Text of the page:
They Need Companionship
Labs are known for their need for human companionship, so basically the amount of time you intend to spend with your Lab each day, the number of hours per day your new Labrador will be alone, Are you willing to hire a pet sitter, dog walker, or take your lab to a doggie daycare if it will be alone for more than 6 to 8 hours?
Are you also a frequent traveler? If so, how will you care for the Lab while you’re gone?
Labs require attention and care, so you must decide who will be the primary caregiver for your dog, whether you or someone else.
They need a Matching Routine
A question you should consider: what is your daily routine like? Are you a physically active person yourself who would love to have a jogging partner? Or a stay-home person who’d rather not go out – you need to pay attention to how a labrador will fit into your lifestyle, and whether you’re so busy that you don’t have time or energy to properly care for a Lab.
You have to arrange place for them to stay
You must also consider where your Lab will spend the day and sleep at night, and keep in mind that Labs are large, energetic creatures who love their space. Will you have enough space to keep your Lab inside the house the majority of the time, or a backyard where it can run around and do a variety of activities?
Getting them on their best behavior
There’s no denying that labs, with their high levels of energy, require extensive training, especially in their early stages, so how much time and effort are you willing to devote to training him?
Are you willing to provide training to your dog in order to resolve any behavioral issues that may arise?
These probably cover all maintenance aspects of a Labrador, they’re a handful I know, but the question remains, are you willing to abide by them?
Training your dog while young will also make it easier to adjust and fix any behavioral problems later. Yes, even Labs can suffer from behavioral problems. You can learn about Lab aggression here, for example.
The 20 most high maintenance dog breeds
Believe it or not, but high-maintenance dog breeds are not one of two, but almost 30, and Labradors rank the 6th on this list, so it’s no wonder they’re considered high-maintenance dogs.
Here is a list of the most high maintenance dogs:
- Australian Shepherd
- Border Collie
- Brussels Griffon
- Cocker Spaniel
- Labrador Retriever
- Jack Russell Terrier
- Yorkshire Terrier
- Irish Setter
- German Shepherd
- Chow Chow
- Old English Sheepdog
- English Bulldog
- Cavalier King Charles Spaniel
- English Springer Spaniel
- German Shorthaired Pointer
You can learn why Golden Retrievers are high maintenance dogs here, and why Labradoodles are high maintenance here.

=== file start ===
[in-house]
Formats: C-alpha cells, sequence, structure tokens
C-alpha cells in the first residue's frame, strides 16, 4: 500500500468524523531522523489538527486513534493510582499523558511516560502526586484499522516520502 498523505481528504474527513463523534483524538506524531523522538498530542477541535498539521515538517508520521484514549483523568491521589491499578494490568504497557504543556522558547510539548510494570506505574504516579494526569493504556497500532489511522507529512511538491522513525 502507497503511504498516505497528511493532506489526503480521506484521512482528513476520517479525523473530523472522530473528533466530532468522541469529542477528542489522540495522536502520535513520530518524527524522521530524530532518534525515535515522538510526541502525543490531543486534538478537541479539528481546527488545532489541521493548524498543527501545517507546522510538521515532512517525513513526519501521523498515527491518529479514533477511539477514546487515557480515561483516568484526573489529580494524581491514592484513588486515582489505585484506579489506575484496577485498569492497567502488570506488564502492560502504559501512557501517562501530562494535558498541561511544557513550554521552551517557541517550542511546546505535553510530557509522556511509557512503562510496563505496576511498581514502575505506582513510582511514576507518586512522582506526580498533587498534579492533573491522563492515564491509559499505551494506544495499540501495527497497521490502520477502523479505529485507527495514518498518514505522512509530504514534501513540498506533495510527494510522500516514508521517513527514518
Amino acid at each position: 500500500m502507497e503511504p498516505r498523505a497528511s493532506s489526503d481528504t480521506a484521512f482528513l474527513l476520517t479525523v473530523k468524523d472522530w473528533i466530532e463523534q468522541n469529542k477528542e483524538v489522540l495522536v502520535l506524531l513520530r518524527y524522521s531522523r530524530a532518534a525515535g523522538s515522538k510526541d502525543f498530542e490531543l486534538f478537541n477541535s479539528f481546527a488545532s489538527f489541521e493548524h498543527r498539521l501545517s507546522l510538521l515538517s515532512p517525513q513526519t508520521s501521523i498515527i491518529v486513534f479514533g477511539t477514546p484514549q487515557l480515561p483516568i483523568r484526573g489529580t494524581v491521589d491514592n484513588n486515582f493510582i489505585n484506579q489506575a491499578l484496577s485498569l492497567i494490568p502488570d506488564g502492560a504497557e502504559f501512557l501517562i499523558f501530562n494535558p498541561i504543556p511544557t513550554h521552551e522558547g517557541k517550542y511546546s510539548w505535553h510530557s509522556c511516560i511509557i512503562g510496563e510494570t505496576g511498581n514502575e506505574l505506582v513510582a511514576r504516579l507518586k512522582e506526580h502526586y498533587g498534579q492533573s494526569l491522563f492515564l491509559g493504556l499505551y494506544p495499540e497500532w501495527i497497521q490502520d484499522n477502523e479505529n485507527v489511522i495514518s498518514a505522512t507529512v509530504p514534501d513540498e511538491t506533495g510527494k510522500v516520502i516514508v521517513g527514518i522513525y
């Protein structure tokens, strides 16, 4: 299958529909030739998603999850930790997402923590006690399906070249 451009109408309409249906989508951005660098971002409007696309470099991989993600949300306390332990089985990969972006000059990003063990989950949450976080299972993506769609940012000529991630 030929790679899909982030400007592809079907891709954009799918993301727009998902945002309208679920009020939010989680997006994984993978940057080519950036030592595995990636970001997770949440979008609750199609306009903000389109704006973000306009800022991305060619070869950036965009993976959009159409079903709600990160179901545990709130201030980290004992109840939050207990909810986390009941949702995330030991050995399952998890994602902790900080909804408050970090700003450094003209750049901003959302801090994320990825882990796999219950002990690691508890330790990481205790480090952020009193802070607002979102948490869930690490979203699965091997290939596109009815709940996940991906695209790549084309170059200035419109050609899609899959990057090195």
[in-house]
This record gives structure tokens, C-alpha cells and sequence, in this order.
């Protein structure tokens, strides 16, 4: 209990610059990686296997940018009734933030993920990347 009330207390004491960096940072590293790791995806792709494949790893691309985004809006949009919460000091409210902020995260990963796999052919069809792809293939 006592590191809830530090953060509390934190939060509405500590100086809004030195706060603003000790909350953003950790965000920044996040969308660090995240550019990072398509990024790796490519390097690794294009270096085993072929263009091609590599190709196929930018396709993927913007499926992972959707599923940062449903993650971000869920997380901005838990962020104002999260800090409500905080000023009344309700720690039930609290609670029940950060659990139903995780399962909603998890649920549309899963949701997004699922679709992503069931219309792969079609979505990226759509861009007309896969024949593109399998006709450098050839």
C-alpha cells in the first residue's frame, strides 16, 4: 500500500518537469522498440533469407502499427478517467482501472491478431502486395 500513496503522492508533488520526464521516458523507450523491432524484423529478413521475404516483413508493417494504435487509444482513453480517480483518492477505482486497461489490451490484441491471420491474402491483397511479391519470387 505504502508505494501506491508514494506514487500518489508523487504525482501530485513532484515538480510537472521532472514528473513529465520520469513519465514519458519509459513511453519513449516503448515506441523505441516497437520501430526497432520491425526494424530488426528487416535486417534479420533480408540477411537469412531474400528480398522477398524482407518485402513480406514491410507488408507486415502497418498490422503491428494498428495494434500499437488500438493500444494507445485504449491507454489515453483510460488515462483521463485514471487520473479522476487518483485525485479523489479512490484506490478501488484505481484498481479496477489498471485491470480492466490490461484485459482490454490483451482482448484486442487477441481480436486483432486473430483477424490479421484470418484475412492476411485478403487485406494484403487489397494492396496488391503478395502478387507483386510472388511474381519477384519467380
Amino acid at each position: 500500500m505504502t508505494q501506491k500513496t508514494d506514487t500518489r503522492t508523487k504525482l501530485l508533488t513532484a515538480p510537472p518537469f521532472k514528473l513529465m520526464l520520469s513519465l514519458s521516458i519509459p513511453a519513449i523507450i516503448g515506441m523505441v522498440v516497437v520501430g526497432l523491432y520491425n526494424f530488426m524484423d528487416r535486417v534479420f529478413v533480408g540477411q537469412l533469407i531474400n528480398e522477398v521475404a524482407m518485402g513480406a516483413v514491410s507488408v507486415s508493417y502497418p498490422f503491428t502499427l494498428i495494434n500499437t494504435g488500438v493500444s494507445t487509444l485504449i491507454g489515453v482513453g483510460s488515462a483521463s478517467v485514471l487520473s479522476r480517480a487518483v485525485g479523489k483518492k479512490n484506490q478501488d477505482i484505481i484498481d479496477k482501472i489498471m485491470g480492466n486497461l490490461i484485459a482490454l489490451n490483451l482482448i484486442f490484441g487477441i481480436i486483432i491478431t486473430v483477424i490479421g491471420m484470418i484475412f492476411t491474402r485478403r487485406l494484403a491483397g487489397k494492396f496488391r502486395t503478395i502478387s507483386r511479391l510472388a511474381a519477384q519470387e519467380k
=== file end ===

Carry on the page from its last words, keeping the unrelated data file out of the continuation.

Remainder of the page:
Are Labradors easy to maintain?
Labradors are one of the high maintenance dog breeds, this goes back to their frequent shedding, their energetic character which requires training, basic obedience education, diet and health care, and veterinary care.
Are Labradors expensive to maintain?
Yes, Labradors are expensive to maintain, you would know that if you calculated the grooming, vaccination, training, feeding, and living space costs, a Labrador retriever will cost you around $1,060 to $10,000 per year or $88 to $833 a month.
What is the most high-maintenance dog?
Australian Shepherds are classified as the most high maintenance dogs, followed by the Akita, these breeds are not easy to handle as they never run out of energy, stubborn, and can get aggressive if not trained and socialized.
Management and personality in Labrador Retriever dogs, Sarah E. Lofgren, Pamela Wiener, Sarah C. Blott, Enrique Sanchez-Molano, John A. Woolliams, Dylan N. Clements, Marie J. Haskell, Applied Animal Behaviour Science, Volume 156, 2014, Pages 44-53, ISSN 0168-1591
Labrador Retrievers for Dummies by Joel Walton, Eve Adamson (which you can also check on Amazon here)
The Complete Labrador Handbook: The Essential Guide for New & Prospective Labrador Retriever Owners
Living with a Retriever: Recommendations and Sources
- Want the best diet for your dog? Check out the best and healthiest foods for golden retrievers at every age here – Dry, Wet, Homemade Recipes, and Treats!
- Looking for new toys? These toys will prove to be fun, engaging, and will stand their heavy chewing.
- Make them look GLAMOROUS with the best shampoos and conditioners and the best brushes here.
- Taking a walk? These are the best leashes, collars, and harnesses for the buck that you can find.
- Find my list of recommendations here.